Each week I would go with one of my parents to see her. She seemed to call to me with the imaginative voice of a five-year-old. She was high upon the shelf so I could not touch her or hold her – my perfect, beautiful doll.

The days counted down and Christmas was in the air. My sister and I always made a Christmas list on adding machine paper. I liked having a long roll to write on. At the top of my list was my beautiful doll, Connie.

Christmas morning arrived. Santa always left our Christmas gifts in our formal living room rather than the den. When I walked into the room, the sofa and chairs were covered in toys. I searched for Connie. There she sat in her box upon the cushion of the couch. I beamed. My father helped me pull her off her stand and out of the open-faced box. My hands were shaking and my heart was beating so fast. I took her in my arms. She was heavier than I had thought. Her plastic was solid. My father put Christmas music on the stereo. My father danced with my sister. My mother sat on the couch smiling. I danced with the most beautiful doll in the world – my Connie.

After that day for years when I played with my sister and friends, we always had beauty contests for our dolls. My beautiful Connie stood in line next to the other dolls. She was so beautiful, much more beautiful than any of the other dolls. In my creative five-year-old mind, Connie would smile at me with an assurance that she would win the contest. She always did.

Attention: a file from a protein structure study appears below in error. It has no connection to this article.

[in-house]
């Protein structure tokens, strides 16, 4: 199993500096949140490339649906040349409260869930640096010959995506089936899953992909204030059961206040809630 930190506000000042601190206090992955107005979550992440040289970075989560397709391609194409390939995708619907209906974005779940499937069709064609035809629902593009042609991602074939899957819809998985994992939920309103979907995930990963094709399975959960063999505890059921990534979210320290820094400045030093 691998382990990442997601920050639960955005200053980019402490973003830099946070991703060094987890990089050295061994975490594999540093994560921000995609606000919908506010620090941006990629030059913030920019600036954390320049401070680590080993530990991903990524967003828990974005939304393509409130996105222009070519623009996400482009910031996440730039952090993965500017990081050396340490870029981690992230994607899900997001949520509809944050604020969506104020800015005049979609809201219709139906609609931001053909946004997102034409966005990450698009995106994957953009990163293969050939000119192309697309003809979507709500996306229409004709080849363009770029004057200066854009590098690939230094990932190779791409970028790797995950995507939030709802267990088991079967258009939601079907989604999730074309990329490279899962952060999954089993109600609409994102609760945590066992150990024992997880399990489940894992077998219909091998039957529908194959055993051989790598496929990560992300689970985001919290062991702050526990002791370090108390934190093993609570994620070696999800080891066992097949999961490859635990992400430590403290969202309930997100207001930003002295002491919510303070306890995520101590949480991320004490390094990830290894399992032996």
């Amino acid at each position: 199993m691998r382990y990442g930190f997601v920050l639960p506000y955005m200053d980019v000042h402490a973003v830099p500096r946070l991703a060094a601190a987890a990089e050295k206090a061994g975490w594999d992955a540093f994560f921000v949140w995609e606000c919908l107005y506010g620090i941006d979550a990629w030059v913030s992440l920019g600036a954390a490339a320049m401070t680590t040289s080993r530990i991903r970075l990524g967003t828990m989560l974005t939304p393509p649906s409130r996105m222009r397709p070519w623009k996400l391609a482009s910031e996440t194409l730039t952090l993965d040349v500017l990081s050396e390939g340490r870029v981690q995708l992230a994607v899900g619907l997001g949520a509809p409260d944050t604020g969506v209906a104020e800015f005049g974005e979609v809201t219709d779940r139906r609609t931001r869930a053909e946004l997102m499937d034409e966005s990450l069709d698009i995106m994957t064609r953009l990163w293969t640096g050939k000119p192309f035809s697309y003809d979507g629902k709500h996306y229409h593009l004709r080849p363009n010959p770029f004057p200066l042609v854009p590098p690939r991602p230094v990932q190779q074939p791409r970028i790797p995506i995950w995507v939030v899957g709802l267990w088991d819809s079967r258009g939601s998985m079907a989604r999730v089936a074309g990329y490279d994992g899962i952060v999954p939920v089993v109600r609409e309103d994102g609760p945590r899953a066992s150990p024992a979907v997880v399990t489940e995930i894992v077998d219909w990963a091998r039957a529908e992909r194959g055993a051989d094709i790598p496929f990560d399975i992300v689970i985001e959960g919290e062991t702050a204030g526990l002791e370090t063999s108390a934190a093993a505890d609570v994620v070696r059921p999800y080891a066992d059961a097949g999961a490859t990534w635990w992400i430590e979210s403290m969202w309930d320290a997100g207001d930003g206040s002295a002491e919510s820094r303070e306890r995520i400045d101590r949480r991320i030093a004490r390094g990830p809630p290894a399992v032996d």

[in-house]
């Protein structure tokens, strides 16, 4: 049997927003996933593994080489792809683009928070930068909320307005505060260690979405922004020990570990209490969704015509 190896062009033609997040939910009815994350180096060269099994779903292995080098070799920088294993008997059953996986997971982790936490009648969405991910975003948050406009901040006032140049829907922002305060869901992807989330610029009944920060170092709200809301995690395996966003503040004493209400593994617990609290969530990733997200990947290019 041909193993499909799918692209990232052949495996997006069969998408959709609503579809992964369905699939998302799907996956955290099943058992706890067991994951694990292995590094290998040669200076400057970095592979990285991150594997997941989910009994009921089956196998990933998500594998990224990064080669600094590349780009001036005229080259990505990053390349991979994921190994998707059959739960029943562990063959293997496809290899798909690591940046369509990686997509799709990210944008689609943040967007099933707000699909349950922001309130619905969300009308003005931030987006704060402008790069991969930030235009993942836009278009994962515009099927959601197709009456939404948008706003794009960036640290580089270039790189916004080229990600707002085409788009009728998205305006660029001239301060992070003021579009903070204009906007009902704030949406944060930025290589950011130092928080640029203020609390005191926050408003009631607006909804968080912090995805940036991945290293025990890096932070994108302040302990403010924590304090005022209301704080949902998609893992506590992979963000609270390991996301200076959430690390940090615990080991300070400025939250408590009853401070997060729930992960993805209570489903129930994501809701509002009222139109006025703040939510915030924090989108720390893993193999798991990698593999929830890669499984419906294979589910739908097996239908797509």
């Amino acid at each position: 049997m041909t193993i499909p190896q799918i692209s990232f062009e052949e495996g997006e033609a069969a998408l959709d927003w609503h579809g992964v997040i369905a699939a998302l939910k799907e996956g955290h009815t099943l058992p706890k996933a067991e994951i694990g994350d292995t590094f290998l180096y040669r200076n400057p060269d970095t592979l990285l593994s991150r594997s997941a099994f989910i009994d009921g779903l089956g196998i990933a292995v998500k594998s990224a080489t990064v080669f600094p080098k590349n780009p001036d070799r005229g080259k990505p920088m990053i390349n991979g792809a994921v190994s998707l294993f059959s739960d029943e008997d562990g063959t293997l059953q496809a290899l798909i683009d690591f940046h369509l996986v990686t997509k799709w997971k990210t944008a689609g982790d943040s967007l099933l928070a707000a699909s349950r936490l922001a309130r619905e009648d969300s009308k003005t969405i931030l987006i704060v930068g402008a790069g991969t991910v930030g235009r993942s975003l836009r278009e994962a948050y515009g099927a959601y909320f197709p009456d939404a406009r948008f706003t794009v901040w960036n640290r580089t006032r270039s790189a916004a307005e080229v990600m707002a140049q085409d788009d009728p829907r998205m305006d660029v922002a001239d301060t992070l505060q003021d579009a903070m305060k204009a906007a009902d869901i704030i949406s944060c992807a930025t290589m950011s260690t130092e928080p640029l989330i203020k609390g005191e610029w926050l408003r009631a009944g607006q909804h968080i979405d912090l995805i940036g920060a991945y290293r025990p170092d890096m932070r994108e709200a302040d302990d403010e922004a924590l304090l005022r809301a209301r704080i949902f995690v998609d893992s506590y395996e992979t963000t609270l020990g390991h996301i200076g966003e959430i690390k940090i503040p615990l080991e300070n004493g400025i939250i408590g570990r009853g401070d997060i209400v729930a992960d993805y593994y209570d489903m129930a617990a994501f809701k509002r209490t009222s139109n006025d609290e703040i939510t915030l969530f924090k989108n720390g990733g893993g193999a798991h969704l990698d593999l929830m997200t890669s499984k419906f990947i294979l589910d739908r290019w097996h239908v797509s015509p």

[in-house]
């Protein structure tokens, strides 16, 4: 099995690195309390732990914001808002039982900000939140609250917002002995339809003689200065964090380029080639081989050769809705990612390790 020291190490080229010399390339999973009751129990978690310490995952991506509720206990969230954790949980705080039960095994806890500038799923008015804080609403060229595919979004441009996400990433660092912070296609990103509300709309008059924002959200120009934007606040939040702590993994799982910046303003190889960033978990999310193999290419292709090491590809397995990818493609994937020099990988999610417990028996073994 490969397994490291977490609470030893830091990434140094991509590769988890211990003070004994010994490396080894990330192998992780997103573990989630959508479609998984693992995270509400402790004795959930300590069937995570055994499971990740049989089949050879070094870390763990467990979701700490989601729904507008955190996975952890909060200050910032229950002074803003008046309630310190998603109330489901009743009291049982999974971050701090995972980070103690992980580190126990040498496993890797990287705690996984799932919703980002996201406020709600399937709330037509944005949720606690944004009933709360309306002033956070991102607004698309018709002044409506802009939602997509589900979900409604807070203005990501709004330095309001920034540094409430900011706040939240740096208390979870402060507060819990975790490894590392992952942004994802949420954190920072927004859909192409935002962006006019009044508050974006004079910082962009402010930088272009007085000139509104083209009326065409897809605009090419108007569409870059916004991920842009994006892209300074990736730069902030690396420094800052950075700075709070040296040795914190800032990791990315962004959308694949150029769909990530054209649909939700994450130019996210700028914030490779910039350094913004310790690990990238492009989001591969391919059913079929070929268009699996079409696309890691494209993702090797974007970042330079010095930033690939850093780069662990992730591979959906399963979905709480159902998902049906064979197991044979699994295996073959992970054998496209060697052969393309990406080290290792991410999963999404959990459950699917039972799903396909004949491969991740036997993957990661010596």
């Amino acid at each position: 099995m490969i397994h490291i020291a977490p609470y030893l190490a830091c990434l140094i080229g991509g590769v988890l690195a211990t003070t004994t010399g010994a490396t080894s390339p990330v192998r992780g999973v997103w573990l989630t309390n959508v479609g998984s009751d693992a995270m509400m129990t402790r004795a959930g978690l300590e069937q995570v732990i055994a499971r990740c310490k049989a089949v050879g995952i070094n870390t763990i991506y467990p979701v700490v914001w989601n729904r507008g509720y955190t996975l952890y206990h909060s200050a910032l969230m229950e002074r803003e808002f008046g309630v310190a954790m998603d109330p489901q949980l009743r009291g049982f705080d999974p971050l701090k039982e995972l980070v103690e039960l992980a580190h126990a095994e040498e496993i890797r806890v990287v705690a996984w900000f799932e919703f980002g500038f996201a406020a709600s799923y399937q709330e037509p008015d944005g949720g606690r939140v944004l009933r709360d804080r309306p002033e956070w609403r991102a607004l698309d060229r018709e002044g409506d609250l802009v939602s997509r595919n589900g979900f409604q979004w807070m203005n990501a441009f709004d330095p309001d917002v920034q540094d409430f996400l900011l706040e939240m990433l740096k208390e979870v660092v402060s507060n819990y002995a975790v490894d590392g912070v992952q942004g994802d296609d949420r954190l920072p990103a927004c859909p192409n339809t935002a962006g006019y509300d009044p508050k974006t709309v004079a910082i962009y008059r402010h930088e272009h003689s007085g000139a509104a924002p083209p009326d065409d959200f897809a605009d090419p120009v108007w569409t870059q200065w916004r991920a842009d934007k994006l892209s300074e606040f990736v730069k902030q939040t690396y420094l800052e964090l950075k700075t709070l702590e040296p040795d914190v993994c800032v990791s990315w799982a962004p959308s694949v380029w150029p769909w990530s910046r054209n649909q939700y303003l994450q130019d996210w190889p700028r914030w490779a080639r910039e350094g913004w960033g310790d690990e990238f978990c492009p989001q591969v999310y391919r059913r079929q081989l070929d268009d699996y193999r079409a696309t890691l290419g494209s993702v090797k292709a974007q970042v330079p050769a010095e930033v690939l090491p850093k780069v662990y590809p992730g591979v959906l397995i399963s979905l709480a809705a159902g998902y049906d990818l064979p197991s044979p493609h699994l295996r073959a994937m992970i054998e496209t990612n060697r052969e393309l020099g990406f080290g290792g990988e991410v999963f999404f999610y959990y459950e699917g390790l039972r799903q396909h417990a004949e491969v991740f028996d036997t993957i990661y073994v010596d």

While doing some research for this article, I found my beautiful Revlon doll. What a surprise! Connie is a special collectible doll!

During the writing of this article I realized something. Connie had dark blond hair and beautiful blue eyes just like my mother in my youth. Connie’s shapely legs, pink lips and peachy skin were my mother’s. The beautiful doll that captured my heart all those years ago was my mother. I had never realized that she was so beautiful because she was my mother.